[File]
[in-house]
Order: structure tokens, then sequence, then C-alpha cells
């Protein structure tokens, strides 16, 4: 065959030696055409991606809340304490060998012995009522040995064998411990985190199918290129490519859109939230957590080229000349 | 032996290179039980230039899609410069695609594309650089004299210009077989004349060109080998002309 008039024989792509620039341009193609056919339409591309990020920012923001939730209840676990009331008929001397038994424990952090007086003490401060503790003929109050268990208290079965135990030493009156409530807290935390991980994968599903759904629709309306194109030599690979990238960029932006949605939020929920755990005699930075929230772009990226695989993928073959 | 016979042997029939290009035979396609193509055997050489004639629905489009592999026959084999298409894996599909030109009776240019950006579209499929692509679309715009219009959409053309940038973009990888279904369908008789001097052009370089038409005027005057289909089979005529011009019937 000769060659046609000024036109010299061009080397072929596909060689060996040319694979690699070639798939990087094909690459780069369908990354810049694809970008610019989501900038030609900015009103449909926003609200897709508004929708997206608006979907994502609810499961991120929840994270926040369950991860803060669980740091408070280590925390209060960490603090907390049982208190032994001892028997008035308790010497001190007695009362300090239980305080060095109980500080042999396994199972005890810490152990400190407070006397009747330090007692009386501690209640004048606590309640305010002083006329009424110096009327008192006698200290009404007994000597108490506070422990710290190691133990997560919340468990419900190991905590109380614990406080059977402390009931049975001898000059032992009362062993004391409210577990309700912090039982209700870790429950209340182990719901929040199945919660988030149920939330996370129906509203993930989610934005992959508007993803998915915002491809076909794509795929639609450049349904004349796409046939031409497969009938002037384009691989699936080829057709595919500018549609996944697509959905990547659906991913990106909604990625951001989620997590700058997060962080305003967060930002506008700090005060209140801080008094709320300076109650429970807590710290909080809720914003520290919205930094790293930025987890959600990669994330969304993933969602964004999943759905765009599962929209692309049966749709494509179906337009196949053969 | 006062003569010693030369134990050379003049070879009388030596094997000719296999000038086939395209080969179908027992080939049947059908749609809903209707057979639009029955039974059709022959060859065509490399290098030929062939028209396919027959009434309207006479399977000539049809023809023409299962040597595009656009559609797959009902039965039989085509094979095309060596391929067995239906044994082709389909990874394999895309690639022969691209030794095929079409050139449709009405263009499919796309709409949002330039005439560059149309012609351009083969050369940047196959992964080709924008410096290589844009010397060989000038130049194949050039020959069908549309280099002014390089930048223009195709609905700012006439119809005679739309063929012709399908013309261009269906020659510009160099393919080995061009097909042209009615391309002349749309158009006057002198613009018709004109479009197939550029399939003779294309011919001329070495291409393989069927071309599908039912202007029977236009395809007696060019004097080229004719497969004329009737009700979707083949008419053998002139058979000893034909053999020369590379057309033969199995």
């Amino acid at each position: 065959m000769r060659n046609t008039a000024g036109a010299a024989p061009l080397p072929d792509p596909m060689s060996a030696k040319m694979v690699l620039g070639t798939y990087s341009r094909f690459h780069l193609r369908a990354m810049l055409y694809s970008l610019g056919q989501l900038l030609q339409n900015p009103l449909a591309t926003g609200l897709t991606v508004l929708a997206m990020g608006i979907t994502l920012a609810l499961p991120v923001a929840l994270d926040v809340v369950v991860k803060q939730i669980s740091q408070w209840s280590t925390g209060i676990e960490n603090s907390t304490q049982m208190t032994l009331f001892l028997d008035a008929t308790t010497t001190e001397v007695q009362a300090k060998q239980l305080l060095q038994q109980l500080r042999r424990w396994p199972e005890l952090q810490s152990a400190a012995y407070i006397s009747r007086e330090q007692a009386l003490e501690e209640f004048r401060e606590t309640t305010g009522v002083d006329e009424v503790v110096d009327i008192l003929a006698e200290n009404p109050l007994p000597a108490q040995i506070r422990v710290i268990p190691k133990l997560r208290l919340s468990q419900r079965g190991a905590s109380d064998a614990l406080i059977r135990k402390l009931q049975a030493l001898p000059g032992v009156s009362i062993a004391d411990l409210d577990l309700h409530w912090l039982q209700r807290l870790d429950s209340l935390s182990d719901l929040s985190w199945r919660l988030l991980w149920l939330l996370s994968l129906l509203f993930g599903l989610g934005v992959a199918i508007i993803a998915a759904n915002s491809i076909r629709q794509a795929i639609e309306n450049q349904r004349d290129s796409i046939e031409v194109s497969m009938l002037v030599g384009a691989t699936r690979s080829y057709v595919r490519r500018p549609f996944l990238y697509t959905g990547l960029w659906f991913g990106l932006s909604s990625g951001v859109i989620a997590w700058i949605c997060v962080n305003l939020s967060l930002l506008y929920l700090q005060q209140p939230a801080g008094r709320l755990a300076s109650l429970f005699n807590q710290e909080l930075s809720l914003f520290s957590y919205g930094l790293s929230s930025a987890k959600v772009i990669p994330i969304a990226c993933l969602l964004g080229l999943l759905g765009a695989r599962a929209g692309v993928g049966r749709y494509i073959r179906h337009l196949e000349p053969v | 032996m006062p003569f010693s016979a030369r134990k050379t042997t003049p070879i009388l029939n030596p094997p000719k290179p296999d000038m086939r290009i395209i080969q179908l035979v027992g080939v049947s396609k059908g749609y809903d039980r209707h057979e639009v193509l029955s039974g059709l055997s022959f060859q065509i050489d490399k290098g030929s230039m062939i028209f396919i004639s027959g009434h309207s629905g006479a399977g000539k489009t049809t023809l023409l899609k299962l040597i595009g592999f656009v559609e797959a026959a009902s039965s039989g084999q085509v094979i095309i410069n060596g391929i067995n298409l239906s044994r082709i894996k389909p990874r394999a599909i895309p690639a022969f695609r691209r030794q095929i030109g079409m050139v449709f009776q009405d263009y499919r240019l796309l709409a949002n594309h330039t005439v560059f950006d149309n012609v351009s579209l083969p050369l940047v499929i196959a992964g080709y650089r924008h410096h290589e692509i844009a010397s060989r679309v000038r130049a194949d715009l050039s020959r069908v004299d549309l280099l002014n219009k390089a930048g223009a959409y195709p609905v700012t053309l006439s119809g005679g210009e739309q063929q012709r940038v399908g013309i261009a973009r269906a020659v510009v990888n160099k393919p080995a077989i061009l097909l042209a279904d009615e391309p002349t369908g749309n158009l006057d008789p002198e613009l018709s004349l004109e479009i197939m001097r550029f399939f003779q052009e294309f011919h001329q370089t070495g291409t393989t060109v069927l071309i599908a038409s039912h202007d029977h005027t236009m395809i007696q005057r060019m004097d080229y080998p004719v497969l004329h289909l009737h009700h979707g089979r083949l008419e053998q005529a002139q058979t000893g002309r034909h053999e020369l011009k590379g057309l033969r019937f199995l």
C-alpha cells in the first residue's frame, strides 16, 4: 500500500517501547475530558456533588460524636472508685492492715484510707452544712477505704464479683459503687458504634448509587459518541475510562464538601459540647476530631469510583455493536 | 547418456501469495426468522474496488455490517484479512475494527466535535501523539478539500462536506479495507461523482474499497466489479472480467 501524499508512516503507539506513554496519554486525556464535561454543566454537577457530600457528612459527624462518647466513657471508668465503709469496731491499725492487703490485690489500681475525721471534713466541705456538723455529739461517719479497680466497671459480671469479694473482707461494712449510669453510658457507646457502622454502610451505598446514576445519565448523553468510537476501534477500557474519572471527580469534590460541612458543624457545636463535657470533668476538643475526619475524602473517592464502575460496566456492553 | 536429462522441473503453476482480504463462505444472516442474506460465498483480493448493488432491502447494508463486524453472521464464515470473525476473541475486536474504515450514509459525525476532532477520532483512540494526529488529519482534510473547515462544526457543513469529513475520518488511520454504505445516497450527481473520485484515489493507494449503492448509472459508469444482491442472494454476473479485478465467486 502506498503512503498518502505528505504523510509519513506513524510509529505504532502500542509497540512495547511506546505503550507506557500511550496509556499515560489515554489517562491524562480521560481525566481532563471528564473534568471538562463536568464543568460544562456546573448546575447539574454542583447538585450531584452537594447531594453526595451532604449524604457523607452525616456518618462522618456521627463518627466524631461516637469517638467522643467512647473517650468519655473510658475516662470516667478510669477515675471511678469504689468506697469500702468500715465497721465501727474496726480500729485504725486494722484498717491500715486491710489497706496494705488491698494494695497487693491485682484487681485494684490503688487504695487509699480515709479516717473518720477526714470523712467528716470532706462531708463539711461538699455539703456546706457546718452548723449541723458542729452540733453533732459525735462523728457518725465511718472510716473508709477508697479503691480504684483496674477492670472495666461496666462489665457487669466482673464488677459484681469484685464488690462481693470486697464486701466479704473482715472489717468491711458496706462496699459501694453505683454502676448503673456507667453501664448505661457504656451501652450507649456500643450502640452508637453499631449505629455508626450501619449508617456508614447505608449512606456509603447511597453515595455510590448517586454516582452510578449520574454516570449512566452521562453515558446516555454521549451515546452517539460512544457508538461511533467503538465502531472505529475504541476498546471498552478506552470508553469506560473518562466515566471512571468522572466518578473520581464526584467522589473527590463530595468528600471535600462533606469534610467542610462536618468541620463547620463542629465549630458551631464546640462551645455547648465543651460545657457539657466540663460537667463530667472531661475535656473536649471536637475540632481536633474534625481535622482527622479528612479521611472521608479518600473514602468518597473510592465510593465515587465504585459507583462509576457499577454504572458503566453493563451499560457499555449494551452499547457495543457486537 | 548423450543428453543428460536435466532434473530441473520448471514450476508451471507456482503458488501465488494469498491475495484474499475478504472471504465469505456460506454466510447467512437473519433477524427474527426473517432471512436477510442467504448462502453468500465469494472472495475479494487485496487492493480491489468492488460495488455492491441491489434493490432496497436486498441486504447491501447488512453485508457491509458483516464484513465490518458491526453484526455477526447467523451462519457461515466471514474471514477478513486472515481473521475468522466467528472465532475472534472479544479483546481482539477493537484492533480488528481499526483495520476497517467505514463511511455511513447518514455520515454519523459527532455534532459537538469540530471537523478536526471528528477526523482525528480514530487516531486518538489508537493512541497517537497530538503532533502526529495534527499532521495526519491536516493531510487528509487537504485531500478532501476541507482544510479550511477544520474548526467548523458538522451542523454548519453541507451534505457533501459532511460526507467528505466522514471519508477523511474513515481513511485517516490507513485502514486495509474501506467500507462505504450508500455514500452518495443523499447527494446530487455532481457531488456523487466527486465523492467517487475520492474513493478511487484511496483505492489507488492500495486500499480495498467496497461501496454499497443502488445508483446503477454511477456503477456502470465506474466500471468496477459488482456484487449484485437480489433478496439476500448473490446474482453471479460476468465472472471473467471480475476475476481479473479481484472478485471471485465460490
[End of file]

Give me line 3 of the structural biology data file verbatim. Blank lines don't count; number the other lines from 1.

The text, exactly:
């Protein structure tokens, strides 16, 4: 065959030696055409991606809340304490060998012995009522040995064998411990985190199918290129490519859109939230957590080229000349 | 032996290179039980230039899609410069695609594309650089004299210009077989004349060109080998002309 008039024989792509620039341009193609056919339409591309990020920012923001939730209840676990009331008929001397038994424990952090007086003490401060503790003929109050268990208290079965135990030493009156409530807290935390991980994968599903759904629709309306194109030599690979990238960029932006949605939020929920755990005699930075929230772009990226695989993928073959 | 016979042997029939290009035979396609193509055997050489004639629905489009592999026959084999298409894996599909030109009776240019950006579209499929692509679309715009219009959409053309940038973009990888279904369908008789001097052009370089038409005027005057289909089979005529011009019937 000769060659046609000024036109010299061009080397072929596909060689060996040319694979690699070639798939990087094909690459780069369908990354810049694809970008610019989501900038030609900015009103449909926003609200897709508004929708997206608006979907994502609810499961991120929840994270926040369950991860803060669980740091408070280590925390209060960490603090907390049982208190032994001892028997008035308790010497001190007695009362300090239980305080060095109980500080042999396994199972005890810490152990400190407070006397009747330090007692009386501690209640004048606590309640305010002083006329009424110096009327008192006698200290009404007994000597108490506070422990710290190691133990997560919340468990419900190991905590109380614990406080059977402390009931049975001898000059032992009362062993004391409210577990309700912090039982209700870790429950209340182990719901929040199945919660988030149920939330996370129906509203993930989610934005992959508007993803998915915002491809076909794509795929639609450049349904004349796409046939031409497969009938002037384009691989699936080829057709595919500018549609996944697509959905990547659906991913990106909604990625951001989620997590700058997060962080305003967060930002506008700090005060209140801080008094709320300076109650429970807590710290909080809720914003520290919205930094790293930025987890959600990669994330969304993933969602964004999943759905765009599962929209692309049966749709494509179906337009196949053969 | 006062003569010693030369134990050379003049070879009388030596094997000719296999000038086939395209080969179908027992080939049947059908749609809903209707057979639009029955039974059709022959060859065509490399290098030929062939028209396919027959009434309207006479399977000539049809023809023409299962040597595009656009559609797959009902039965039989085509094979095309060596391929067995239906044994082709389909990874394999895309690639022969691209030794095929079409050139449709009405263009499919796309709409949002330039005439560059149309012609351009083969050369940047196959992964080709924008410096290589844009010397060989000038130049194949050039020959069908549309280099002014390089930048223009195709609905700012006439119809005679739309063929012709399908013309261009269906020659510009160099393919080995061009097909042209009615391309002349749309158009006057002198613009018709004109479009197939550029399939003779294309011919001329070495291409393989069927071309599908039912202007029977236009395809007696060019004097080229004719497969004329009737009700979707083949008419053998002139058979000893034909053999020369590379057309033969199995």